Ensuring your business has a good internet connection is not just about how fast it downloads. What works well at home won’t necessarily be suitable for your business. So what are the options and what do I need consider?
Without splitting hairs, you have three different ways to connect to the internet. Copper-based over telephone cables, various wireless solutions such as 4G and fibre solutions. Budget permitting, choose a fibre solution, here ends the blog post!
Okay if don’t have the budget or option for fibre, you will need to understand what else is available. We’ve given each solution a rating out of five, which isn’t always related to connection speeds. For example, we might recommend EFM type connection over FTTC or Cable for reliability, even though those connections are generally faster.
This is how the majority of small businesses still connect in the UK (2016). ADSL uses existing telephone line that connects via old copper wire to a cabinet in the street. From here, another copper wire connects back to the local exchange where everything connects to the internet. Greater the distances between these boxes will affect the performance and reliability of your connection, in a bad way!
This technology combines either 2, 4, 6 and even 8 ADSL lines to provide greater reliability and constant internet speeds. Again performance is affected by distance but can be improved by combining more lines together. EFM is typically a much more reliable service and provides better upload speeds than ADSL.
This is the one BT and others like to market as a “Fibre Internet connection”. It’s bit miss leading and not technically true. VDSL still uses copper cables like ADSL for the connection to your building. The only difference is the box on your street is connected to the local exchange using a fibre cable rather than copper. VDSL is slowing starting to replace ADSL as it provides faster connection speeds. Although VDSL is even more sensitive to distance, so not all businesses will be able to upgrade their connection.
Think of EoFTTC as hybrid type connection of FTTC and Fibre combined. EoFTTC shares many of the benefits of a Fibre connection such as improved SLA, resilience and bandwidth guarantees but costs less. Although the connection speeds still can’t compete with a true Fibre internet connection.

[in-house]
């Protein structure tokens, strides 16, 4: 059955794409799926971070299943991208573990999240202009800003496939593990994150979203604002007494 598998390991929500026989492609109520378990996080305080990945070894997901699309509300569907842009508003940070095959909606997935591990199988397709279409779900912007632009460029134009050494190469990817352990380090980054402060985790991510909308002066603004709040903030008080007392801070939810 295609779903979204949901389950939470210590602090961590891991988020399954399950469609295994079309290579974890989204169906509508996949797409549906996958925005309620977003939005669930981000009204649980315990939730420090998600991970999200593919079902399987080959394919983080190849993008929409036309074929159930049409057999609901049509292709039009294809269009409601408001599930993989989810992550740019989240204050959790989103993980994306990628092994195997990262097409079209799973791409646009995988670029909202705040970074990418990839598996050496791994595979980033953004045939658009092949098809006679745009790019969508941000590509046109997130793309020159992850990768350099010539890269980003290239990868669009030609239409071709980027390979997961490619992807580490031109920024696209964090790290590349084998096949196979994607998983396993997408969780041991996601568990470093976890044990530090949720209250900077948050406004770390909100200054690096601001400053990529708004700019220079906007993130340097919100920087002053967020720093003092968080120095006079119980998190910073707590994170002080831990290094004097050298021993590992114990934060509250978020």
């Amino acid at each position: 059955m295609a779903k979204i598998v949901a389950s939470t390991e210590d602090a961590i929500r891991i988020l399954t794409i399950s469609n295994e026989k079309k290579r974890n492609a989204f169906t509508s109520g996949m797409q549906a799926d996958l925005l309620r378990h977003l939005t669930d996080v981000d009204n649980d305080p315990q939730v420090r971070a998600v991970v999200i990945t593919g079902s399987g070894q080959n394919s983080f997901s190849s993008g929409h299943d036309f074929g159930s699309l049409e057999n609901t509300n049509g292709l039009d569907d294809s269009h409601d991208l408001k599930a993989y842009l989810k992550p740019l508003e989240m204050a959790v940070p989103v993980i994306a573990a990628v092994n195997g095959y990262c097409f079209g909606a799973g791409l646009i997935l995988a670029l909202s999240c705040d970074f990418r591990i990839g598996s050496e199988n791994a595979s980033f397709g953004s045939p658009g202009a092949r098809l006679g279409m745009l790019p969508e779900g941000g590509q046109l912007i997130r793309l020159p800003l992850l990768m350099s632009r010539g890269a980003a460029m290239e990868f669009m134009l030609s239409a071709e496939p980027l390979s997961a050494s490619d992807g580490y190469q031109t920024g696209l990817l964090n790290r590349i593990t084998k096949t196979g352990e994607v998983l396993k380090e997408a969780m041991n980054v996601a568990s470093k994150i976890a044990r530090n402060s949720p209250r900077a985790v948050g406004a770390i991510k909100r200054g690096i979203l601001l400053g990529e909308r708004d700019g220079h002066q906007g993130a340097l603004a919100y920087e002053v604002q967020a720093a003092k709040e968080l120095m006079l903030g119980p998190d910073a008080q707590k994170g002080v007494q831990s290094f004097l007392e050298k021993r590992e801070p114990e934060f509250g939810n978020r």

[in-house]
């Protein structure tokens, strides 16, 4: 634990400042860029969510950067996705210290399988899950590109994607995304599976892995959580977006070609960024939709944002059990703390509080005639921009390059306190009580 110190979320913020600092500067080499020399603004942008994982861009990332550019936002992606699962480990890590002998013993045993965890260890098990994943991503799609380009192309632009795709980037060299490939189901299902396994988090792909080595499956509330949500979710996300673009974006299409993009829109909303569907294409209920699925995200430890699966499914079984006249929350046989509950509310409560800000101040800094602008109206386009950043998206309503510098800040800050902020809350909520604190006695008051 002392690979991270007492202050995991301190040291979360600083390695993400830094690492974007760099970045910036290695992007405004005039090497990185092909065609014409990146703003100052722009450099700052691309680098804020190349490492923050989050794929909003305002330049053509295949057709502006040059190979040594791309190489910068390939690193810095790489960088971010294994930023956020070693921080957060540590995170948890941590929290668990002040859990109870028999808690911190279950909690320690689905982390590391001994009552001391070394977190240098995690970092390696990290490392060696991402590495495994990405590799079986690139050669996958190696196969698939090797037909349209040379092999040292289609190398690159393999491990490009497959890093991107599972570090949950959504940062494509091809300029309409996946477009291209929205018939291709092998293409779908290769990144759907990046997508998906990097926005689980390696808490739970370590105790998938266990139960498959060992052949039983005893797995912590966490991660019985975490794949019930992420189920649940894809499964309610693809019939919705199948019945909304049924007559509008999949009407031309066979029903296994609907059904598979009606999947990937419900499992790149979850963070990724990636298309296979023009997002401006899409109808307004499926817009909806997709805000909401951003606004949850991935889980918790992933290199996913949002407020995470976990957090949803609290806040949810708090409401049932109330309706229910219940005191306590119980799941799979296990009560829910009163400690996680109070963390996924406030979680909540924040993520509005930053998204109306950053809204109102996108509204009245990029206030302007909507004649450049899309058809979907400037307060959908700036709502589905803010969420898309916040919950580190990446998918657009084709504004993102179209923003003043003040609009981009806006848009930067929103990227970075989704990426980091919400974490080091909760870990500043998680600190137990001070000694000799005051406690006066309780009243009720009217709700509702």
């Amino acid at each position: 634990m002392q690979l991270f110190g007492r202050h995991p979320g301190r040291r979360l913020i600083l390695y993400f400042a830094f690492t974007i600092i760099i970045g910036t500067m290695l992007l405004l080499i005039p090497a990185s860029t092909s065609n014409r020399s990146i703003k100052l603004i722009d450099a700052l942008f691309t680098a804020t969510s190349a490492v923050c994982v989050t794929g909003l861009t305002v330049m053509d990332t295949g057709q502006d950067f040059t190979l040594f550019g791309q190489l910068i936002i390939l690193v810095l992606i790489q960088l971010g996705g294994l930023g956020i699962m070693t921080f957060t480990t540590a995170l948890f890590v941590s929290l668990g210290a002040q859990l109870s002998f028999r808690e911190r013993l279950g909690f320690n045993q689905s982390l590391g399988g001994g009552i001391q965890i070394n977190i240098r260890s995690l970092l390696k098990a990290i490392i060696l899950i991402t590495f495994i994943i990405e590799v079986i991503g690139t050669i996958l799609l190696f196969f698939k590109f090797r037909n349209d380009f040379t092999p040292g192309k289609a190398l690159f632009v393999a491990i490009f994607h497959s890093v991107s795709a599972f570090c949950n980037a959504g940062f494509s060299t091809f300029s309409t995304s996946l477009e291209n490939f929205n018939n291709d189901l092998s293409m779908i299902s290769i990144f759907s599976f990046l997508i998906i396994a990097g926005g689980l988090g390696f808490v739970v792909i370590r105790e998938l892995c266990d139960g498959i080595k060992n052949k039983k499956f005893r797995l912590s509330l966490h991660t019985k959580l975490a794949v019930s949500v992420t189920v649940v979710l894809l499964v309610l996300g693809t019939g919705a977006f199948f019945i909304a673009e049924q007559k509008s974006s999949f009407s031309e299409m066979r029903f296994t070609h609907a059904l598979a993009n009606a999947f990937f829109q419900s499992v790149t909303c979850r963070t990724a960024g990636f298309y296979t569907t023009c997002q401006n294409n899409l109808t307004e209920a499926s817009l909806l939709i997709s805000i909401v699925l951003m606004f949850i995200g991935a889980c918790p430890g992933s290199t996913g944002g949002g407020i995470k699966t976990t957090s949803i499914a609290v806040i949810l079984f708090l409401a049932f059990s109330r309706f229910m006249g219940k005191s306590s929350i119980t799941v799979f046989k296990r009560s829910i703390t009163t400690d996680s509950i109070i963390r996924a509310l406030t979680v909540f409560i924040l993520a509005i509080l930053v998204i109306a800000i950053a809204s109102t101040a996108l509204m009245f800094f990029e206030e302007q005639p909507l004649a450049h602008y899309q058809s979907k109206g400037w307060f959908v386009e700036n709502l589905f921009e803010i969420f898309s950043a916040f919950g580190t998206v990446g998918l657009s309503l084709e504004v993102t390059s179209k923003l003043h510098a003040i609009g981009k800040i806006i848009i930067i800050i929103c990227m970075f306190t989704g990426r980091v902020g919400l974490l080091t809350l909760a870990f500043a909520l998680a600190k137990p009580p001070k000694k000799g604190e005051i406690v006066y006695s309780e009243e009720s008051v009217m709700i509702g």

Very similar to FTTC / VDSL, expect the internet is connected via a coaxial cable that was designed for data in mind. Cable is only available in certain areas of the country with only one major player in the market, Virgin Media. Generally, a cable will provide a faster connection than ADSL/VDSL, but from our experience in Edinburgh, not always the most reliable.
Often overlooked technology is Satellite broadband that can provide reasonably fast internet connection to any location on the planet. Although the connection speeds are often faster than ADSL, the latency is almost 10 times as slow. Think of latency as the ability to change direction in a small boat compared to that of a supertanker. Satellite solutions can also be affected by extreme weather and not ideal for heavy internet usage. If you have weak ADSL connection combining a Satellite solution with a quality load-balancing router can help to make the difference.
Wireless internet uses a range of technologies to beam connectivity to mobile devices. These wireless technologies can also be used by special routers as backup internet connection or even primary in some cases. 4G in some areas of the UK is faster than ADSL and VDSL. Although heavy usage can be expensive. Again like Satellite solutions, it can be a good idea to combine these different technologies with a router that specialises in load balancing. In the above photo, we have combined very slow ADSL connections with 4G and satellite, best of both worlds!
Another solution for many remote locations is to beam dedicated wireless signal between two points that have a line of sight. This can be an expensive and time-consuming exercise requiring community or group of companies to come together to cover costs and work with landowners. Although once in place, can have many benefits for the community. Speed and usage can almost be anything you wish. Again a fixed line or fibre solution will always be more reliable.
A fibre cable runs from your premises to the local exchange and then to the internet. This dedicated line is not only reliable and fast but can often be upgraded with just a phone call to the Internet Service Provider (ISP).
Budget permitting, choose a fibre solution, here ends the blog post!
FTTP can come with expensive installation charges as fibre optical cable have to be physically laid to the building, see above to our Edinburgh office in the summer. Installation typically takes 90-180 days depending on location, building, local council, landlords all come into play.
Some leased lines connections (FTTP) might be a mixture of different cables and internet service providers. A Pure Fibre solution just uses the latest fibre technology all the way to the internet. This means your connection is future proof to any speed a small or large business would need for the foreseeable future. We have a Pure Fibre connection in our Edinburgh office, it’s so fast our relevantly new firewall needs upgrading already.
Over the past 18 months, 30% of our clients have moved to either a Leased or Pure Fibre internet connection. Dunedin IT has not only helped them choose the right Internet Service Provider (ISP) and type of connection but also ensure the internal network can support the new connection and ultimately the business.
If you like to find out more about how we can help your business with choosing the right internet connection, contact David or Jamie on 0131 225 2215 or firstname.lastname@example.org